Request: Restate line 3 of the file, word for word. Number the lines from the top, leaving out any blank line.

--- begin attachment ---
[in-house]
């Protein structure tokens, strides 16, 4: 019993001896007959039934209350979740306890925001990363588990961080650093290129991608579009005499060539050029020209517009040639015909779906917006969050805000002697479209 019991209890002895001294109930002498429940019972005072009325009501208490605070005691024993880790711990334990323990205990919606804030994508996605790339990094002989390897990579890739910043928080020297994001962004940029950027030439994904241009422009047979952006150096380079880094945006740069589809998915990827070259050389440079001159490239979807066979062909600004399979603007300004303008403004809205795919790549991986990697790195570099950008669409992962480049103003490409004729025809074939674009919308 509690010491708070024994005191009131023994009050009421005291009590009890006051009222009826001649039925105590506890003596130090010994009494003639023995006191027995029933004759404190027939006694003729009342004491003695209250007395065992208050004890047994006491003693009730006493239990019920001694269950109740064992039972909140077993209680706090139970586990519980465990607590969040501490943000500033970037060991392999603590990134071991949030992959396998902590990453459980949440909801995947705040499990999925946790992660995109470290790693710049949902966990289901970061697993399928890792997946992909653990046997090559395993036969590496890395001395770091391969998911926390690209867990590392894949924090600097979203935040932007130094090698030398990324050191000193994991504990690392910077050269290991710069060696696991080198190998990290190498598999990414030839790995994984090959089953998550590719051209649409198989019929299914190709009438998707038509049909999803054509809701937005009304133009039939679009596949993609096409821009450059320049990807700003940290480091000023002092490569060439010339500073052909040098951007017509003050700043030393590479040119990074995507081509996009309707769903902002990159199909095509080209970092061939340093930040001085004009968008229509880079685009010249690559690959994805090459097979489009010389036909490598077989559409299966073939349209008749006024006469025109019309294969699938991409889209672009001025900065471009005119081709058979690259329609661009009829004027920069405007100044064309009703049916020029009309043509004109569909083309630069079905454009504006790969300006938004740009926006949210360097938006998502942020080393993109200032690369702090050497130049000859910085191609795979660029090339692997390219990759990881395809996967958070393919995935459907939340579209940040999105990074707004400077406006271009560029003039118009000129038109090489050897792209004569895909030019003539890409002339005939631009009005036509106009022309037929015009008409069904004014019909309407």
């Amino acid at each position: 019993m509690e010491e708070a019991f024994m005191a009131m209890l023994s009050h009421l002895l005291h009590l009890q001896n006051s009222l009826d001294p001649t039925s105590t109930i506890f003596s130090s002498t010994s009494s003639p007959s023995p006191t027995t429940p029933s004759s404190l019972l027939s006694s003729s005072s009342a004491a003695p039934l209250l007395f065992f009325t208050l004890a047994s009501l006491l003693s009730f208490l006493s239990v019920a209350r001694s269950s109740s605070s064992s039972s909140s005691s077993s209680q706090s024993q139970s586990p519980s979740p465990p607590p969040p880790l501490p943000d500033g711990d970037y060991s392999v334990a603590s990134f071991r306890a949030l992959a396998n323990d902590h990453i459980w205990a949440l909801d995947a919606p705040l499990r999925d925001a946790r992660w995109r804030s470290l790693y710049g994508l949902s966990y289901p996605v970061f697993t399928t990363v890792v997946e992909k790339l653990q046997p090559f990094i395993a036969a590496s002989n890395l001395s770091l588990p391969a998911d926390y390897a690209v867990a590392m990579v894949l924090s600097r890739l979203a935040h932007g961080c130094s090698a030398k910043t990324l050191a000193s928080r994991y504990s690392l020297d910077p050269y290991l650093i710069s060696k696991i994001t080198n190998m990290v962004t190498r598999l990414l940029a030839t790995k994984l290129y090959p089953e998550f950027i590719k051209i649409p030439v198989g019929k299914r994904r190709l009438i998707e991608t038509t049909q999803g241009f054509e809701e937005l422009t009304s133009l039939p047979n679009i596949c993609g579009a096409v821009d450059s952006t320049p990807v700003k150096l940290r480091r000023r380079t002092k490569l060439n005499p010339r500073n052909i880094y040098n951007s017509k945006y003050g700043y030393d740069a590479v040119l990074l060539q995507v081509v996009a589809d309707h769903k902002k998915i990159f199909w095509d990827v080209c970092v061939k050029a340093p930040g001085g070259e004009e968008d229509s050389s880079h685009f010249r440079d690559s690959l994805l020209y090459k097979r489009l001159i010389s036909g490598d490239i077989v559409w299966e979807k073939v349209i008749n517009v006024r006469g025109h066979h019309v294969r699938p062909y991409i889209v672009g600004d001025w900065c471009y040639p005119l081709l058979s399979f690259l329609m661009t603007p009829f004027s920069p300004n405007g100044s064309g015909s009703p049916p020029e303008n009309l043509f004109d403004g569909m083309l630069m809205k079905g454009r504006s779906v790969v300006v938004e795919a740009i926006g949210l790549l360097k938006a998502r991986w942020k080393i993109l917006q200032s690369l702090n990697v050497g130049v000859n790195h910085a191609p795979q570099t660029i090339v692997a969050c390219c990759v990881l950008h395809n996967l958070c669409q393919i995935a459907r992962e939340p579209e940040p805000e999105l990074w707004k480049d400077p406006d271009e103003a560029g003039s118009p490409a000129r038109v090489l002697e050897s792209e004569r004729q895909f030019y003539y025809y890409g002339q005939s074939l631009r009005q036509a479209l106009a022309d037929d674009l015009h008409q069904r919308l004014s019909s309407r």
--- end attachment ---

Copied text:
């Amino acid at each position: 019993m509690e010491e708070a019991f024994m005191a009131m209890l023994s009050h009421l002895l005291h009590l009890q001896n006051s009222l009826d001294p001649t039925s105590t109930i506890f003596s130090s002498t010994s009494s003639p007959s023995p006191t027995t429940p029933s004759s404190l019972l027939s006694s003729s005072s009342a004491a003695p039934l209250l007395f065992f009325t208050l004890a047994s009501l006491l003693s009730f208490l006493s239990v019920a209350r001694s269950s109740s605070s064992s039972s909140s005691s077993s209680q706090s024993q139970s586990p519980s979740p465990p607590p969040p880790l501490p943000d500033g711990d970037y060991s392999v334990a603590s990134f071991r306890a949030l992959a396998n323990d902590h990453i459980w205990a949440l909801d995947a919606p705040l499990r999925d925001a946790r992660w995109r804030s470290l790693y710049g994508l949902s966990y289901p996605v970061f697993t399928t990363v890792v997946e992909k790339l653990q046997p090559f990094i395993a036969a590496s002989n890395l001395s770091l588990p391969a998911d926390y390897a690209v867990a590392m990579v894949l924090s600097r890739l979203a935040h932007g961080c130094s090698a030398k910043t990324l050191a000193s928080r994991y504990s690392l020297d910077p050269y290991l650093i710069s060696k696991i994001t080198n190998m990290v962004t190498r598999l990414l940029a030839t790995k994984l290129y090959p089953e998550f950027i590719k051209i649409p030439v198989g019929k299914r994904r190709l009438i998707e991608t038509t049909q999803g241009f054509e809701e937005l422009t009304s133009l039939p047979n679009i596949c993609g579009a096409v821009d450059s952006t320049p990807v700003k150096l940290r480091r000023r380079t002092k490569l060439n005499p010339r500073n052909i880094y040098n951007s017509k945006y003050g700043y030393d740069a590479v040119l990074l060539q995507v081509v996009a589809d309707h769903k902002k998915i990159f199909w095509d990827v080209c970092v061939k050029a340093p930040g001085g070259e004009e968008d229509s050389s880079h685009f010249r440079d690559s690959l994805l020209y090459k097979r489009l001159i010389s036909g490598d490239i077989v559409w299966e979807k073939v349209i008749n517009v006024r006469g025109h066979h019309v294969r699938p062909y991409i889209v672009g600004d001025w900065c471009y040639p005119l081709l058979s399979f690259l329609m661009t603007p009829f004027s920069p300004n405007g100044s064309g015909s009703p049916p020029e303008n009309l043509f004109d403004g569909m083309l630069m809205k079905g454009r504006s779906v790969v300006v938004e795919a740009i926006g949210l790549l360097k938006a998502r991986w942020k080393i993109l917006q200032s690369l702090n990697v050497g130049v000859n790195h910085a191609p795979q570099t660029i090339v692997a969050c390219c990759v990881l950008h395809n996967l958070c669409q393919i995935a459907r992962e939340p579209e940040p805000e999105l990074w707004k480049d400077p406006d271009e103003a560029g003039s118009p490409a000129r038109v090489l002697e050897s792209e004569r004729q895909f030019y003539y025809y890409g002339q005939s074939l631009r009005q036509a479209l106009a022309d037929d674009l015009h008409q069904r919308l004014s019909s309407r």